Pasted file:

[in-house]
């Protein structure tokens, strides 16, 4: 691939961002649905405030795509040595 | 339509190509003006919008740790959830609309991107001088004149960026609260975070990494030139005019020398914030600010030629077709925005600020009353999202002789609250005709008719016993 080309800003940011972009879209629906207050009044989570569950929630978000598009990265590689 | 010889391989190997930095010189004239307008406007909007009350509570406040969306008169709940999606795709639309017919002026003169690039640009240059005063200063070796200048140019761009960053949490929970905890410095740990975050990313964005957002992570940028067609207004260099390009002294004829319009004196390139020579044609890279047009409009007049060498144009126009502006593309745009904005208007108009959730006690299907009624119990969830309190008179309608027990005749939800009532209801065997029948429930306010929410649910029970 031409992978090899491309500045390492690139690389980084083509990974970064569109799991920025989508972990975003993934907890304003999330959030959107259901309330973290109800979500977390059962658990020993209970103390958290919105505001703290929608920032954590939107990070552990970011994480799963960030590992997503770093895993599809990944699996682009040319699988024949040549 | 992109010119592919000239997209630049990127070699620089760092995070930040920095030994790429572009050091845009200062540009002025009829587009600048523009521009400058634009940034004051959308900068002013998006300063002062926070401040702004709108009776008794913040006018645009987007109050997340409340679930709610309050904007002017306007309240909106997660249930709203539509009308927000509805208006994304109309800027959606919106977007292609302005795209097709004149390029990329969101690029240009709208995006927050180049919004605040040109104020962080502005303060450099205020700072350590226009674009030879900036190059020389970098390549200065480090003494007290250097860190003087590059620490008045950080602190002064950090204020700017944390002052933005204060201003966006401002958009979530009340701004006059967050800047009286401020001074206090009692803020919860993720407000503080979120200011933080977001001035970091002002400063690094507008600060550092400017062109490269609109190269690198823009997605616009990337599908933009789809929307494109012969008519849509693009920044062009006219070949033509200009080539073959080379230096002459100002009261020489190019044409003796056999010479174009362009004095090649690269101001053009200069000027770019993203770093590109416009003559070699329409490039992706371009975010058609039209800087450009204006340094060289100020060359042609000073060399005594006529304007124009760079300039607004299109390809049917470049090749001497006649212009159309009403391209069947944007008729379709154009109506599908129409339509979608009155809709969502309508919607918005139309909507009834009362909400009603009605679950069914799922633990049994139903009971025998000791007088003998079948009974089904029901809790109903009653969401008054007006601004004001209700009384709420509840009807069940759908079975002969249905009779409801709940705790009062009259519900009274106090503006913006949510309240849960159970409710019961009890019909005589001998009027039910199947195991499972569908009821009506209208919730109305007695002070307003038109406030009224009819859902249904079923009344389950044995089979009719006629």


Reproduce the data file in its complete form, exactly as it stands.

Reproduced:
[in-house]
């Protein structure tokens, strides 16, 4: 691939961002649905405030795509040595 | 339509190509003006919008740790959830609309991107001088004149960026609260975070990494030139005019020398914030600010030629077709925005600020009353999202002789609250005709008719016993 080309800003940011972009879209629906207050009044989570569950929630978000598009990265590689 | 010889391989190997930095010189004239307008406007909007009350509570406040969306008169709940999606795709639309017919002026003169690039640009240059005063200063070796200048140019761009960053949490929970905890410095740990975050990313964005957002992570940028067609207004260099390009002294004829319009004196390139020579044609890279047009409009007049060498144009126009502006593309745009904005208007108009959730006690299907009624119990969830309190008179309608027990005749939800009532209801065997029948429930306010929410649910029970 031409992978090899491309500045390492690139690389980084083509990974970064569109799991920025989508972990975003993934907890304003999330959030959107259901309330973290109800979500977390059962658990020993209970103390958290919105505001703290929608920032954590939107990070552990970011994480799963960030590992997503770093895993599809990944699996682009040319699988024949040549 | 992109010119592919000239997209630049990127070699620089760092995070930040920095030994790429572009050091845009200062540009002025009829587009600048523009521009400058634009940034004051959308900068002013998006300063002062926070401040702004709108009776008794913040006018645009987007109050997340409340679930709610309050904007002017306007309240909106997660249930709203539509009308927000509805208006994304109309800027959606919106977007292609302005795209097709004149390029990329969101690029240009709208995006927050180049919004605040040109104020962080502005303060450099205020700072350590226009674009030879900036190059020389970098390549200065480090003494007290250097860190003087590059620490008045950080602190002064950090204020700017944390002052933005204060201003966006401002958009979530009340701004006059967050800047009286401020001074206090009692803020919860993720407000503080979120200011933080977001001035970091002002400063690094507008600060550092400017062109490269609109190269690198823009997605616009990337599908933009789809929307494109012969008519849509693009920044062009006219070949033509200009080539073959080379230096002459100002009261020489190019044409003796056999010479174009362009004095090649690269101001053009200069000027770019993203770093590109416009003559070699329409490039992706371009975010058609039209800087450009204006340094060289100020060359042609000073060399005594006529304007124009760079300039607004299109390809049917470049090749001497006649212009159309009403391209069947944007008729379709154009109506599908129409339509979608009155809709969502309508919607918005139309909507009834009362909400009603009605679950069914799922633990049994139903009971025998000791007088003998079948009974089904029901809790109903009653969401008054007006601004004001209700009384709420509840009807069940759908079975002969249905009779409801709940705790009062009259519900009274106090503006913006949510309240849960159970409710019961009890019909005589001998009027039910199947195991499972569908009821009506209208919730109305007695002070307003038109406030009224009819859902249904079923009344389950044995089979009719006629």